Noted trio in senate race

Published 11:18 pm Saturday, January 12, 2008

In an unusual year with two U.S. Senate seats up for grabs in Mississippi, Republican Thad Cochran should be able to run a low-budget, low-stress campaign for re-election.

But the other race is set to become an expensive and hard-fought contest.

Three high-profile candidates qualified to run Friday for Mississippi’s U.S. Senate seat that is being filled by a special election. Republican Roger Wicker wants to retain the seat he got by appointment on Dec. 31 after the resignation of the GOP’s Trent Lott. The two Democrats who signed up to run are former Gov. Ronnie Musgrove and former U.S. Rep. Ronnie Shows.

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Cochran, first elected to the Senate in 1978, is unopposed for his party’s nomination in his race. The two Democrats who signed up for their party’s Senate primary — former state Rep. Erik Fleming of Clinton and perennial candidate Shawn O’Hara — have lost statewide elections after failing to raise enough cash to run effective campaigns.

Friday was candidates’ qualifying deadline for the Senate seats and for four Mississippi U.S. House seats. Party primaries are March 11 and the general election is Nov. 4.

Fleming challenged Lott in the 2006 U.S. Senate campaign. Lott easily won re-election, then served one year of his six-year term before retiring last month.

O’Hara has run for a long list of offices over the past 17 years, from governor to U.S. representative. He lost a race for state treasurer last year — after initially being blocked in his efforts to qualify for several offices at once.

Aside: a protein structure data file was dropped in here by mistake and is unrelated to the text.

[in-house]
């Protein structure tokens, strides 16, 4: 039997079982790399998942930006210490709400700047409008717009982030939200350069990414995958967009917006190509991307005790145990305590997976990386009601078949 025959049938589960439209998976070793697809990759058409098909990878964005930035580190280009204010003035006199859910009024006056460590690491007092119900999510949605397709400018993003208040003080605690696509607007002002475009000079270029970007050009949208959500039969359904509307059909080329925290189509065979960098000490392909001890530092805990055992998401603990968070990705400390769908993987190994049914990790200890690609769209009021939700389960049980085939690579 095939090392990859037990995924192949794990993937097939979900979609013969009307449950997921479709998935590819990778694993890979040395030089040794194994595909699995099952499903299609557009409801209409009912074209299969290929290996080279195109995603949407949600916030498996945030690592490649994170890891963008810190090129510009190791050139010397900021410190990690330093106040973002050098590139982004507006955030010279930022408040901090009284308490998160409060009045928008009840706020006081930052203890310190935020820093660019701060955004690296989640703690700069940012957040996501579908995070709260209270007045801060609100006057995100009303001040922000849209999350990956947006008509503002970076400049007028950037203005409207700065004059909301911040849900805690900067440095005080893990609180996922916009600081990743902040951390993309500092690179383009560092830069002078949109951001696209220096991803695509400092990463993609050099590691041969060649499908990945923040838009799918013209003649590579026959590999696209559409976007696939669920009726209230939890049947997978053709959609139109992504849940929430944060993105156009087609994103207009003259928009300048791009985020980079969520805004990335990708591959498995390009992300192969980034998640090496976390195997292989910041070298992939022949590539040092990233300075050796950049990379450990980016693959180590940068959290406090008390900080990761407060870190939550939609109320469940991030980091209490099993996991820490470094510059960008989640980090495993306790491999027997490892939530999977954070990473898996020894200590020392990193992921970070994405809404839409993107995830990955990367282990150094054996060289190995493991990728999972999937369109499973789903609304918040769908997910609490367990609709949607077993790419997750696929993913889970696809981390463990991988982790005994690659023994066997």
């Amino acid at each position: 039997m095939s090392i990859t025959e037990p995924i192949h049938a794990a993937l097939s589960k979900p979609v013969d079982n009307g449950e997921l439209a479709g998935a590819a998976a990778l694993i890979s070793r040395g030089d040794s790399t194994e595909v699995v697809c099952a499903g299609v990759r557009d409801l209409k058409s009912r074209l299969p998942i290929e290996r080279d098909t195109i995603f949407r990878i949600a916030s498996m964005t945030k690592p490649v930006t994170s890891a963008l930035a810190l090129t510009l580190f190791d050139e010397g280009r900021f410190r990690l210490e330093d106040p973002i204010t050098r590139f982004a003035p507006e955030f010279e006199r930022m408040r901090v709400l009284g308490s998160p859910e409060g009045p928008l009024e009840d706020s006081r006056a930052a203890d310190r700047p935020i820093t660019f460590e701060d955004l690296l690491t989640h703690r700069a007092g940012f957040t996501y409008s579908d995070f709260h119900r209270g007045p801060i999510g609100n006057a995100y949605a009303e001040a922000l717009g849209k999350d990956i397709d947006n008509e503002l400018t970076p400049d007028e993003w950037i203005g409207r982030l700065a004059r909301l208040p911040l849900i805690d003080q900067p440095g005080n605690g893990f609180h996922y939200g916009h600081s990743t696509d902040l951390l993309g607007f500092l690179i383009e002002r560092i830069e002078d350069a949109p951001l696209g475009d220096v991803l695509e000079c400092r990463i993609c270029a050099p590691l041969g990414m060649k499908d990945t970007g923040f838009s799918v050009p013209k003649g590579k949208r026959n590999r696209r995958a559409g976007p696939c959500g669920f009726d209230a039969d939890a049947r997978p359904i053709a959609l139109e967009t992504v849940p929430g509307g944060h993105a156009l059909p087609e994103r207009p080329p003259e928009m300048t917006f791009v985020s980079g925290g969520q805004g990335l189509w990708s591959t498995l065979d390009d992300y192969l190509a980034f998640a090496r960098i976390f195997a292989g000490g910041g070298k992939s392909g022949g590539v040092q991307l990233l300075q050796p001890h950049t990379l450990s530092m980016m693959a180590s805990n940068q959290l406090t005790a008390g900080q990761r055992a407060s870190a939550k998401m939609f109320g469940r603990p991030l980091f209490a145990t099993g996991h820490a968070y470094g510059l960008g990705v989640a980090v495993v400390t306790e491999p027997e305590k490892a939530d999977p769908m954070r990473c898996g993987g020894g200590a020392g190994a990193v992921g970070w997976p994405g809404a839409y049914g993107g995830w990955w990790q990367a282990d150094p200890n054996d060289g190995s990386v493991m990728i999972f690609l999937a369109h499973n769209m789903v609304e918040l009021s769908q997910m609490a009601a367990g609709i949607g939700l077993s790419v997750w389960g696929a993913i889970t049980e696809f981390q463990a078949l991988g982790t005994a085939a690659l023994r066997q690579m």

Cochran, 70, was chairman of the powerful Appropriations Committee when Republicans held the majority. Since Democrats took over the majority a year ago, Cochran has been his party’s ranking member on Appropriations — still a position that allows him to steer money to his home state.

Two of Mississippi’s U.S. House seats are wide open.

Republican Chip Pickering announced several months ago that he would not seek re-election in the 3rd District, which stretches from Natchez to the Jackson suburbs to Starkville. Pickering was first elected in 1996.

Wicker recently stepped down from the congressional post in north Mississippi’s 1st District because Gov. Haley Barbour appointed him to temporarily fill the Senate seat that Lott left. Wicker was first elected to the House in 1994.

The winner of the special Senate election for the seat Wicker now holds will serve until January 2013. Barbour set the special election for Nov. 4, but Attorney General Jim Hood, a Democrat, has filed a lawsuit seeking to have the election sooner. A court hearing will be held Monday in that dispute.

Friday was the candidates’ qualifying deadline for the special Senate election, according to Barbour’s order that set the election.

Barbour has not yet set a special election to fill the final months of Wicker’s House term in the 1st District. However, the special election and the primary are expected to be close together — creating extra work for candidates and confusion for voters.